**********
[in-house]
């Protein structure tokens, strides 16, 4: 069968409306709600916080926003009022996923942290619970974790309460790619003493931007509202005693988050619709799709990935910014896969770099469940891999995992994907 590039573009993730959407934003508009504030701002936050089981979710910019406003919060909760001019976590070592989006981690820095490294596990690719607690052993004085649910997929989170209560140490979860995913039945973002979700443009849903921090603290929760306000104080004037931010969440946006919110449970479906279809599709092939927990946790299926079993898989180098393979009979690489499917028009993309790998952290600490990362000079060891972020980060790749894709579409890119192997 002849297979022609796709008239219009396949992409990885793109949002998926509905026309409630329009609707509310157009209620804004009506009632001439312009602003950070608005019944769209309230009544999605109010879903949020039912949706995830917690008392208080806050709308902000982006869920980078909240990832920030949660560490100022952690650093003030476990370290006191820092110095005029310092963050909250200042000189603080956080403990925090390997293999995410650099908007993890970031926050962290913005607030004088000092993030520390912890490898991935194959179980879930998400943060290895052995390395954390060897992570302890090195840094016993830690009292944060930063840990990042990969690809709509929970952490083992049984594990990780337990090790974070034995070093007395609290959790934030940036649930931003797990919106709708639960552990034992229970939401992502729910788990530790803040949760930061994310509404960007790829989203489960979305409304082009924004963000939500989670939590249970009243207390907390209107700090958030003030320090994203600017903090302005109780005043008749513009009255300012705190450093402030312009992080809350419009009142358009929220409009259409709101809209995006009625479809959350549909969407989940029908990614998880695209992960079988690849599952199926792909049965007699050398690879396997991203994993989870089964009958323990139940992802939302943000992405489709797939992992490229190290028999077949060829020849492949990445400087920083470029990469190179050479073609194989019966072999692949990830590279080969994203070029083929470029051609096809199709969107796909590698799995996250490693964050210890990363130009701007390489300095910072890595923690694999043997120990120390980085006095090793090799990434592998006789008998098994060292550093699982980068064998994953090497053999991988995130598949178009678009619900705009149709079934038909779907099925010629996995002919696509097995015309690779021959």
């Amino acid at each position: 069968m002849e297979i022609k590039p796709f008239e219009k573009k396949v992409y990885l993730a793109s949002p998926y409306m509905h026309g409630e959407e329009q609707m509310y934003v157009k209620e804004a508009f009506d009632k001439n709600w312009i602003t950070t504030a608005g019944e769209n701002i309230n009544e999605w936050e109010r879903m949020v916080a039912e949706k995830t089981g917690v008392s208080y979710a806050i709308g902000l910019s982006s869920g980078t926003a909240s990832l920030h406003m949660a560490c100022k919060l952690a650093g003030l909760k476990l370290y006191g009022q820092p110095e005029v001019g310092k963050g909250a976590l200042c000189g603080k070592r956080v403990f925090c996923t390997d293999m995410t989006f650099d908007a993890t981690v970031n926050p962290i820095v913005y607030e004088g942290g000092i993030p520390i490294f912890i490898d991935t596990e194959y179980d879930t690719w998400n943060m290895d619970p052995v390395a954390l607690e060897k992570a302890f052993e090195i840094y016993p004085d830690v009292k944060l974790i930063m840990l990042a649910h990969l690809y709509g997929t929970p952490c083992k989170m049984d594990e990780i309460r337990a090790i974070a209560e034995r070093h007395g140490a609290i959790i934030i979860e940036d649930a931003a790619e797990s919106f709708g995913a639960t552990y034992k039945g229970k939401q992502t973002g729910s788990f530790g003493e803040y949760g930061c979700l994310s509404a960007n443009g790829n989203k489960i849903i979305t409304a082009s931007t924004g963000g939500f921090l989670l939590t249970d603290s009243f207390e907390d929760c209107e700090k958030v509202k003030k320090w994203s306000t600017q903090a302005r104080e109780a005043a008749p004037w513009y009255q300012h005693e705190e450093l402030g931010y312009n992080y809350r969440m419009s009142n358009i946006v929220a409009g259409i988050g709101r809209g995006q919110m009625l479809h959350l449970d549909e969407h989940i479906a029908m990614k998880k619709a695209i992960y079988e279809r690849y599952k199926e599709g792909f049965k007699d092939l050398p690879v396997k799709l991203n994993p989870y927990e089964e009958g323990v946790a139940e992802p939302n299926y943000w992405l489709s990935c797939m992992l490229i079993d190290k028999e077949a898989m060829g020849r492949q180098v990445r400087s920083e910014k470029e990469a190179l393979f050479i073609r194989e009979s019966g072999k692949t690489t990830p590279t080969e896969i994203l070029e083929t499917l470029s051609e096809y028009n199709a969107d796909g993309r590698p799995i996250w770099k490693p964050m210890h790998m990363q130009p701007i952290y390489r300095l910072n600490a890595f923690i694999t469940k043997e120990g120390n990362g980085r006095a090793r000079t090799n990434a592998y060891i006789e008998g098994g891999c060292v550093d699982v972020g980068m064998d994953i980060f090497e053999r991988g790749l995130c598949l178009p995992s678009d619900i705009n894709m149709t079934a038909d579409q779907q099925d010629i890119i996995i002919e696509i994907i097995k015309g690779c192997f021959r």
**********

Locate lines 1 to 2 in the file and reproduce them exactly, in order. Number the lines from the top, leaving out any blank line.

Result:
[in-house]
């Protein structure tokens, strides 16, 4: 069968409306709600916080926003009022996923942290619970974790309460790619003493931007509202005693988050619709799709990935910014896969770099469940891999995992994907 590039573009993730959407934003508009504030701002936050089981979710910019406003919060909760001019976590070592989006981690820095490294596990690719607690052993004085649910997929989170209560140490979860995913039945973002979700443009849903921090603290929760306000104080004037931010969440946006919110449970479906279809599709092939927990946790299926079993898989180098393979009979690489499917028009993309790998952290600490990362000079060891972020980060790749894709579409890119192997 002849297979022609796709008239219009396949992409990885793109949002998926509905026309409630329009609707509310157009209620804004009506009632001439312009602003950070608005019944769209309230009544999605109010879903949020039912949706995830917690008392208080806050709308902000982006869920980078909240990832920030949660560490100022952690650093003030476990370290006191820092110095005029310092963050909250200042000189603080956080403990925090390997293999995410650099908007993890970031926050962290913005607030004088000092993030520390912890490898991935194959179980879930998400943060290895052995390395954390060897992570302890090195840094016993830690009292944060930063840990990042990969690809709509929970952490083992049984594990990780337990090790974070034995070093007395609290959790934030940036649930931003797990919106709708639960552990034992229970939401992502729910788990530790803040949760930061994310509404960007790829989203489960979305409304082009924004963000939500989670939590249970009243207390907390209107700090958030003030320090994203600017903090302005109780005043008749513009009255300012705190450093402030312009992080809350419009009142358009929220409009259409709101809209995006009625479809959350549909969407989940029908990614998880695209992960079988690849599952199926792909049965007699050398690879396997991203994993989870089964009958323990139940992802939302943000992405489709797939992992490229190290028999077949060829020849492949990445400087920083470029990469190179050479073609194989019966072999692949990830590279080969994203070029083929470029051609096809199709969107796909590698799995996250490693964050210890990363130009701007390489300095910072890595923690694999043997120990120390980085006095090793090799990434592998006789008998098994060292550093699982980068064998994953090497053999991988995130598949178009678009619900705009149709079934038909779907099925010629996995002919696509097995015309690779021959």